There are many benefits to honors and leadership programs. Students should take a look at these options to determine if they have an interest, if they feel the programs are a good fit for them and if they feel they will have the extra time such programs often require. Some of the programs offer special smaller classes, seminars with the college president, perks like early registration and scholarships. The programs also often have a service component that will involve a time commitment.
The benefits of honors and leadership programs go beyond scholarships and other tangible benefits. Students in such programs often report that the most rewarding part of the experience was establishing a relationship with college leaders and professors as well as participation in student ambassador programs where they met visiting dignitaries. Encourage your high school senior to look at the special options that may exist a colleges of interest and to determine application deadlines. Typical deadlines are November 1 or 15 or December 1. The student may need to write an additional essay as part of the admissions application if they want to be considered. Most such programs are selective.

Do kids need help choosing?

Posted on June 23, 2013 at 1:11 PM Comments comments (87)
We're so accustomed to kids doing their own thing in the college choice arena that we don't take time to consider the what- ifs:
  •   1) What if she chooses a college we can't afford?
  •   2) What support services do they offer to help him graduate on time and get a great job?
  •   3) What if my kid changes his major-How much more money and time will that mean?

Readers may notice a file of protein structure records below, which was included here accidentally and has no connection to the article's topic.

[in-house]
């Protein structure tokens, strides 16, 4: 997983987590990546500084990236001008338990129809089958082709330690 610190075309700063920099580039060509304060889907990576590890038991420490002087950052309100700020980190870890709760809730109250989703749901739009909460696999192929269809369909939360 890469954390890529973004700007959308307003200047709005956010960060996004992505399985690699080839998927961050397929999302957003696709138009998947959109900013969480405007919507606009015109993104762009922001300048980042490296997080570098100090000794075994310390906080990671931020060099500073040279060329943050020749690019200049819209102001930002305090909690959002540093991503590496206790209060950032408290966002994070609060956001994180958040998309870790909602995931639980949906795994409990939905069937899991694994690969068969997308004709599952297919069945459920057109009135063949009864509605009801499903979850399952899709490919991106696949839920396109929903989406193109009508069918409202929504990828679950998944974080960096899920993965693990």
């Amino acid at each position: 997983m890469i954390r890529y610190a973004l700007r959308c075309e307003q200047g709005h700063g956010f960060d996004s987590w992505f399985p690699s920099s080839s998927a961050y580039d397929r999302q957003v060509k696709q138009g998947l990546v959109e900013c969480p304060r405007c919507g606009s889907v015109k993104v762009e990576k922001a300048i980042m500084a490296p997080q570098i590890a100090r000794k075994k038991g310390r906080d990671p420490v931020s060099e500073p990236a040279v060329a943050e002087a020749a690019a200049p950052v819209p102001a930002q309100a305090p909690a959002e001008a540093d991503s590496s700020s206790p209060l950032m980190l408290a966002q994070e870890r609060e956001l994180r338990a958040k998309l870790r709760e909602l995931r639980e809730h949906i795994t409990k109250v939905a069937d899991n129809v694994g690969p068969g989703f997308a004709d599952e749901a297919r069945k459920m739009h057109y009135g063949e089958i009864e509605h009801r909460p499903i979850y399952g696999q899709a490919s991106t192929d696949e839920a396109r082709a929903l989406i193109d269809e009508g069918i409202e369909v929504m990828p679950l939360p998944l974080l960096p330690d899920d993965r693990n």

We also wrongly assume that schools have the budgets to provide the expertise and time for the much needed individual counseling to make sure that the student is going in the right direction and that good choices are being made. Unfortunately, that is not the case in most public and private schools. Very limited advising is the norm. Analyzing student skills and personality and family preferences is rare. Limited information and discouragement is common.
Today's college prices make this a family decision rather than a teen-only decision. What's at stake here is the success of the teen and how much debt he will acquire to get it. And you don't have to do this alone. A professional college advisor is a small investment to make that can save thousands on this $100,000+ journey.
The college and college major choice affect the long term financial health of not only the teen but his family as well. Will there be money left to educate the next sibling in line? Will the parents raid their 401k or re-finance the house to pay costs? Will your kid graduate with more debt than is practical for the job prospects for his major?
The days are gone when you could turn a teen loose to make college decisions on his own and let him go off to college unconcerned about what his major will be. When teens go away to college today, you cannot be secure that they will graduate on time and get a professional job. The costs are much higher and rising, only 42% graduate on time and the job market is less welcoming.
This is the era of higher education planning for success and entering college with a pre-determined major and a plan to graduate on time and prepare for employment from the freshman year forward. Don't let anyone tell you that this cannot be done. You do not have to leave the future success of your rising high school senior to chance nor do you have to jeoardize your own financial future in the process.